His advice to young concussion patients: "Stay out of school the first week after a concussion if you're still having symptoms. It's called 'cognitive rest.' No schoolwork, no text messaging, no video games, no homework. Nothing requiring intense concentration."
It's important to get enough rest to avoid a second concussion before the first has resolved, Maugans explained.
"If blood flow is low, another injury could be a catastrophe," said Maugans, who also is a pediatric neurosurgeon at Cincinnati Children's Hospital Medical Center. "'Second injury syndrome' can occur in children and young adults after two seemingly minor concussions and result in serious brain damage or death."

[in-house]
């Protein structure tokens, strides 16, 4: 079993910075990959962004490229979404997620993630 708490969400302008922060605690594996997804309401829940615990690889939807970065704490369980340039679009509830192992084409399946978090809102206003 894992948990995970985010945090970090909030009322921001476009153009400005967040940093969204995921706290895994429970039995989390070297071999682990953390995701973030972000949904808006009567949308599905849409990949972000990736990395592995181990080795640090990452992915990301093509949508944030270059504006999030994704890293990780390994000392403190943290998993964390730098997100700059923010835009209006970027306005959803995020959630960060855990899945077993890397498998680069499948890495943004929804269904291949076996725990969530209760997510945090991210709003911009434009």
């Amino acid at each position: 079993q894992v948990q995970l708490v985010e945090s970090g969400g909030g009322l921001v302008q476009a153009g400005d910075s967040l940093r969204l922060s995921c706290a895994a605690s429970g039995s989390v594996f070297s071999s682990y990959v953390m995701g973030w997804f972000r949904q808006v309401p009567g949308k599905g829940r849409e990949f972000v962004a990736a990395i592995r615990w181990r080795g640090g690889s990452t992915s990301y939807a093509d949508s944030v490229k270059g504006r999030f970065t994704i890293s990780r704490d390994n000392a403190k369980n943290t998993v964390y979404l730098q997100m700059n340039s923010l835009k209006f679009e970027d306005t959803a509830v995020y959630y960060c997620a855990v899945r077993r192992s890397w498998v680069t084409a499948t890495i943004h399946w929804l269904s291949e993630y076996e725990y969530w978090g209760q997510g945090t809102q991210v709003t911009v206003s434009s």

Fortunately, it's very rare, he said, with one or two cases reported a year.
To document the link between concussion and reduced blood flow, "we need a larger study for cause-and-effect," said Maugans, whose next study will include many more children and test them with a form of ultrasound "that can be done in seconds while the child is sitting on the bench."
A second Pediatrics study found that computerized concussion testing is used in about 40 percent of schools that employ athletic trainers. Significantly, in those schools, athletes with concussions were less likely than others to return to play within the next 10 days.
"Ideally, it's administered before the start of the season," said study author Dr. William Meehan, director of the Sports Concussion Clinic at Children's Hospital Boston. "An athletic trainer tells kids how to proceed -- they sit in front of a computer for about 30 minutes. Now you have an idea of how the kid functions before being at risk of injury, and you can compare. Still, the majority of high school athletes don't have baselines."
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